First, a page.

MovieHype00609 – LORD OF WAR
The title of the movie LORD OF WAR comes from one of the characters who says things backwards. The term is actually Warlord, but he prefers his way better. He feels the same way about “Baths of Blood.” The point—I think—is that by turning the phrase around backwards it ceases to be a glib cliché and has more power and impact.
If I can extend the analogy out a bit, this is the point of the film.
We know there are wars. We see them on TV, read about them. For the most part, they don’t seem real. Other people, other places, other pain. But did you ever wonder how these wars take place? Not ideologically; we all get hatred whether it be politics, religion, race or simple greed. But exactly how do these wars come off?
If it’s nation vs. nation, they probably make their own ammunitions. But most wars these days aren’t nations. What then?
Enter Yuri Orlov (Nicolas Cage). Yuri is an arms dealer. He has no politics. He’ll sell to anyone. As Yuri tells us early on, “I’ve done business with every army by the Salvation Army.”
LORD OF WAR traces 20 years in the life of Yuri. We see him sell to sheiks in the
There are some gripping images and sequences, but LORD OF WAR comes to us as a dark comedy, which might be the best way to handle the misery so it doesn’t overwhelm. We like and even root for Yuri, but that’s mostly a product of Cage’s top-notch work. Believe me: the filmmakers are not taking his side.
My problem with the film is not the flippancy—although at times I could wish it was a little more hard hitting—but the script. Several characters—including a wasted Ethan Hawk as the INTERPOL agent on Yuri’s tail—seem to exist mostly to bring up plot points or moral messages. They don’t feel very real, which is too bad because Yuri and the situations he finds himself in are so real that you can easily believe they didn’t change much from the real life events LORD OF WAR is based on. (IMDB reports that the director worked with actual gun-runners to make sure he got the little details right, and he says there were more cooperative and efficient than the studio or crew.) Also, and this may be a product of giving us a movie so dead on to real life, the narrative arc at times feels forced. More than any dramatic climax and catharsis (which movie-goers are used to), LORD OF WAR feels almost like a documentary.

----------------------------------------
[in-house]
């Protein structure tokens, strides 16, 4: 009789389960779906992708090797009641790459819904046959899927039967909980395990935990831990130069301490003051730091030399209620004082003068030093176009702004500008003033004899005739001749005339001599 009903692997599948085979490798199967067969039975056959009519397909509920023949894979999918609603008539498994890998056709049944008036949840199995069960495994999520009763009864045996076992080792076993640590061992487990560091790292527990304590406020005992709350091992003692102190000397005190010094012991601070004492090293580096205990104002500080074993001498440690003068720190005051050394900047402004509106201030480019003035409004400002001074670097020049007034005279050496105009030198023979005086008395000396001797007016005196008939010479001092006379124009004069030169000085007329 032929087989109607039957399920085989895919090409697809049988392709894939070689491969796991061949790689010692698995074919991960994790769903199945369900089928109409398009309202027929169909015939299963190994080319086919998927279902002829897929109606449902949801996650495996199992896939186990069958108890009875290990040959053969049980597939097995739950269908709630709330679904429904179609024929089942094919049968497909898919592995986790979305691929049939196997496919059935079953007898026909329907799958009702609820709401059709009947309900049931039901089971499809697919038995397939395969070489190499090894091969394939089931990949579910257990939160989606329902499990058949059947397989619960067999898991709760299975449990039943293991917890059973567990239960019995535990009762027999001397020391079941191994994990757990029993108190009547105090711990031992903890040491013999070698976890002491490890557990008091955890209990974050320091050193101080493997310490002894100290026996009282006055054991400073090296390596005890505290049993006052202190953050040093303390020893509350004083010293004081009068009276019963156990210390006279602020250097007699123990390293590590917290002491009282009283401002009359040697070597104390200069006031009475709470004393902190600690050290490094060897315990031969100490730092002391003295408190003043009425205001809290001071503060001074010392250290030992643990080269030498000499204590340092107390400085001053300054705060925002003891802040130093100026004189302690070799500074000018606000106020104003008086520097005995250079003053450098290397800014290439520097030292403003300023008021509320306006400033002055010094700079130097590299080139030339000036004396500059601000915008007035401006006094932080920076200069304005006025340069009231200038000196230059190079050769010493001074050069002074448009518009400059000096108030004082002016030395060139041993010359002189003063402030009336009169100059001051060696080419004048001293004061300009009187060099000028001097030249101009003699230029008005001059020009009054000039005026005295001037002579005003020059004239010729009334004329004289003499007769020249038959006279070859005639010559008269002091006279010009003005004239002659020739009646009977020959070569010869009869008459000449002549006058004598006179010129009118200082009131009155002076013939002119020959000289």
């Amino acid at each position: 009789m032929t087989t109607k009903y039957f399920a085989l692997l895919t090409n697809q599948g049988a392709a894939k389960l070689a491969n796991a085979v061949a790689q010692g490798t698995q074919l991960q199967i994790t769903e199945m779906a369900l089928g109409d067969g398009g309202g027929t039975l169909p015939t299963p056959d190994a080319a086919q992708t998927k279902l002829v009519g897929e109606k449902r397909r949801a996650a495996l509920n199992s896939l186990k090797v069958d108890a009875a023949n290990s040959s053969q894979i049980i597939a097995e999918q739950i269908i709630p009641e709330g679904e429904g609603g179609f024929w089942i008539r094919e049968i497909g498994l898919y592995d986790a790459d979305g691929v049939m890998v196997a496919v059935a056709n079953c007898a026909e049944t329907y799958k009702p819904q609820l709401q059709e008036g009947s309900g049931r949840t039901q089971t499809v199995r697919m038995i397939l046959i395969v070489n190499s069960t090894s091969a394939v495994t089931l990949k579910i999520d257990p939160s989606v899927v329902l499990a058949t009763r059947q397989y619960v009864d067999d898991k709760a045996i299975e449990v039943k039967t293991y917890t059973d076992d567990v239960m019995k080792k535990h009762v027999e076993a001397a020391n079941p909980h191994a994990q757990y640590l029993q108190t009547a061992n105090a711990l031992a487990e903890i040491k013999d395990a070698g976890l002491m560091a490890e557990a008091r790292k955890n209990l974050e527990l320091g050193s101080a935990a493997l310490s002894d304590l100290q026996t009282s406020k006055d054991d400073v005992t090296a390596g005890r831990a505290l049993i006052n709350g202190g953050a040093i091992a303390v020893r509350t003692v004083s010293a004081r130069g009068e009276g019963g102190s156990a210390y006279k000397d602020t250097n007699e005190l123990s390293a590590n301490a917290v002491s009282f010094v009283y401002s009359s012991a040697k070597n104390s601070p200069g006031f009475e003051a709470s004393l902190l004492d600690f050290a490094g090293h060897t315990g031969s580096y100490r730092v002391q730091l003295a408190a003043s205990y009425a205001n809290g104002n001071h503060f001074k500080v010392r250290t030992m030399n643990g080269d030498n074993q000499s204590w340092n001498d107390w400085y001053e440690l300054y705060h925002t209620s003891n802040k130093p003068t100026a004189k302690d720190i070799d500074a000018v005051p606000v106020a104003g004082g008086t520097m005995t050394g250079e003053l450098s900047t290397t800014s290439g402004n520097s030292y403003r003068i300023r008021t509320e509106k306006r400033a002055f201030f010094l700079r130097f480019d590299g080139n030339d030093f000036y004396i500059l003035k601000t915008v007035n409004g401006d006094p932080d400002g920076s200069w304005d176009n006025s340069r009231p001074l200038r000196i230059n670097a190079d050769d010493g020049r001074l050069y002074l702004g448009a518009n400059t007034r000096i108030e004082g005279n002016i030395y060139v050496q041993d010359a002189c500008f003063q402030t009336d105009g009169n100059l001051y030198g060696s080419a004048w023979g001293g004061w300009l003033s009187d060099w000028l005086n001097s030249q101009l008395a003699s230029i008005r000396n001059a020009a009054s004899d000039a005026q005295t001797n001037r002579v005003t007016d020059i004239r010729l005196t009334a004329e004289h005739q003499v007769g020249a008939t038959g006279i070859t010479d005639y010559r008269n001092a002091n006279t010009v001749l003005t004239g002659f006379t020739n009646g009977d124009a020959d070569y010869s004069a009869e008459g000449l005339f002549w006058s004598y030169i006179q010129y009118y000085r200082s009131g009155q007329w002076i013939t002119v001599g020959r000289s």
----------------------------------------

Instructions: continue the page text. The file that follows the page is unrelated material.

Andres Niccol’s directing is stellar. The opening sequence (which I won’t ruin for you) could win awards, and throughout the film the camera is always focused on the right image. At times it may seem like there’s some racial profiling going on, but even a cursory understanding of
LORD OF WAR is anti-gun to be sure. Any complex understanding of the last 5000 years of warfare yields the conclusion that guns are not the root problem here; the desire to eliminate others is. (For example, in
But if guns are just meeting the need and not necessarily creating it, what is? The movie hints at part of the answer, and I would have perhaps liked more of a stand in this regard. However, a movie is about one thing, and LORD OF WAR is telling the story of an arms dealer and his experiences, which is fascinating, illuminating and informative enough.
I can’t blanketly recommend LORD OF WAR. If you have interest in such matters, the film works because we haven’t seen war from this side before. And Cage is just great. There’s another group I’d recommend trying out the film: People who watched (and swallowed) BOWLING FOR COLUMBINE. That was propaganda masquerading itself as a documentary. LORD OF WAR is every bit a movie (and propaganda as well), but feels so much more real and hard-hitting for its honesty.
As Yuri tells us in the middle of war-torn
Maybe it’s time to get out of one of those camps.